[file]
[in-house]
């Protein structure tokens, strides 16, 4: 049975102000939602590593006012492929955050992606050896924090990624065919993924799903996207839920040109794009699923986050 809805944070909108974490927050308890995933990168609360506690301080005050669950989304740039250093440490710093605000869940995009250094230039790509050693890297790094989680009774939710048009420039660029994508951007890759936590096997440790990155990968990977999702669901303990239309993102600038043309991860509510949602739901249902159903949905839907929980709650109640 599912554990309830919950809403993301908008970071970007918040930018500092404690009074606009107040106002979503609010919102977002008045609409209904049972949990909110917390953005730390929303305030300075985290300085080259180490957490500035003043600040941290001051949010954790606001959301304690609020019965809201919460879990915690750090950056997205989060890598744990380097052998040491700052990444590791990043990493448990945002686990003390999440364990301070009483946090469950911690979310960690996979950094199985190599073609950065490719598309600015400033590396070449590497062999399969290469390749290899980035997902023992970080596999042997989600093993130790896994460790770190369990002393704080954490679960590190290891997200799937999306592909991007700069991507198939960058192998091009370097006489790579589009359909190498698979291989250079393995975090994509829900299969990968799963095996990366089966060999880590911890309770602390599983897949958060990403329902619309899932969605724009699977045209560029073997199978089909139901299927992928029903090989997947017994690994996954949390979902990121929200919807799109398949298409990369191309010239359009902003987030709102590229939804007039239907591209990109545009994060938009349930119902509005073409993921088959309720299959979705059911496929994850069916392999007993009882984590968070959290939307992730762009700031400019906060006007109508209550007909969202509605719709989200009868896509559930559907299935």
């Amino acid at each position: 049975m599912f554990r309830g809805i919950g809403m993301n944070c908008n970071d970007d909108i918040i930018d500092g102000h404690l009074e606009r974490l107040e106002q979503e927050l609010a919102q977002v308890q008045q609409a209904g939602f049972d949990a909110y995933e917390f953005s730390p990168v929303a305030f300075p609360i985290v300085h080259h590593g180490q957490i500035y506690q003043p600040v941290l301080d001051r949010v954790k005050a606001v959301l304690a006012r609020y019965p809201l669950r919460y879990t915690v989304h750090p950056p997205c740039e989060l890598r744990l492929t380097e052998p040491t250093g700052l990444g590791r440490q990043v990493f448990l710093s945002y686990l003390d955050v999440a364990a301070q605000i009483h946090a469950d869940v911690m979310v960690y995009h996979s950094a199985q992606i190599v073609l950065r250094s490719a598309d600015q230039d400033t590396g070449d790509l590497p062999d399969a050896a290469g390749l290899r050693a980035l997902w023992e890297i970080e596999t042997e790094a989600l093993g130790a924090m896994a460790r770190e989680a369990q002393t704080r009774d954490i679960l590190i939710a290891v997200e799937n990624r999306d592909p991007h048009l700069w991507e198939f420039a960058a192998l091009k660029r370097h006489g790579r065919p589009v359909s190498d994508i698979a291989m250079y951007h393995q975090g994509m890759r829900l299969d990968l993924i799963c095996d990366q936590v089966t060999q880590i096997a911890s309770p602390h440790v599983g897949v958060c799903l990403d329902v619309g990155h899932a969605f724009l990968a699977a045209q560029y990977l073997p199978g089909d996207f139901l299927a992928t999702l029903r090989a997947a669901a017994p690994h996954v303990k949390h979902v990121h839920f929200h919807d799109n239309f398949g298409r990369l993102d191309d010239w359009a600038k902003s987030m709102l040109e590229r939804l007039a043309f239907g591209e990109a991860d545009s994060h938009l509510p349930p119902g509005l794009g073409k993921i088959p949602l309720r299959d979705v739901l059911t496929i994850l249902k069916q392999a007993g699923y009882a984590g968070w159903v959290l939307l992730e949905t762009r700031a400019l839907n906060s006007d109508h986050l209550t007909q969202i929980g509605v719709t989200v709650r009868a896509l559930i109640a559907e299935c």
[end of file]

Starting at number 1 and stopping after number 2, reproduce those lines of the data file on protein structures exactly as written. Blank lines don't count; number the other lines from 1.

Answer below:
[in-house]
């Protein structure tokens, strides 16, 4: 049975102000939602590593006012492929955050992606050896924090990624065919993924799903996207839920040109794009699923986050 809805944070909108974490927050308890995933990168609360506690301080005050669950989304740039250093440490710093605000869940995009250094230039790509050693890297790094989680009774939710048009420039660029994508951007890759936590096997440790990155990968990977999702669901303990239309993102600038043309991860509510949602739901249902159903949905839907929980709650109640 599912554990309830919950809403993301908008970071970007918040930018500092404690009074606009107040106002979503609010919102977002008045609409209904049972949990909110917390953005730390929303305030300075985290300085080259180490957490500035003043600040941290001051949010954790606001959301304690609020019965809201919460879990915690750090950056997205989060890598744990380097052998040491700052990444590791990043990493448990945002686990003390999440364990301070009483946090469950911690979310960690996979950094199985190599073609950065490719598309600015400033590396070449590497062999399969290469390749290899980035997902023992970080596999042997989600093993130790896994460790770190369990002393704080954490679960590190290891997200799937999306592909991007700069991507198939960058192998091009370097006489790579589009359909190498698979291989250079393995975090994509829900299969990968799963095996990366089966060999880590911890309770602390599983897949958060990403329902619309899932969605724009699977045209560029073997199978089909139901299927992928029903090989997947017994690994996954949390979902990121929200919807799109398949298409990369191309010239359009902003987030709102590229939804007039239907591209990109545009994060938009349930119902509005073409993921088959309720299959979705059911496929994850069916392999007993009882984590968070959290939307992730762009700031400019906060006007109508209550007909969202509605719709989200009868896509559930559907299935």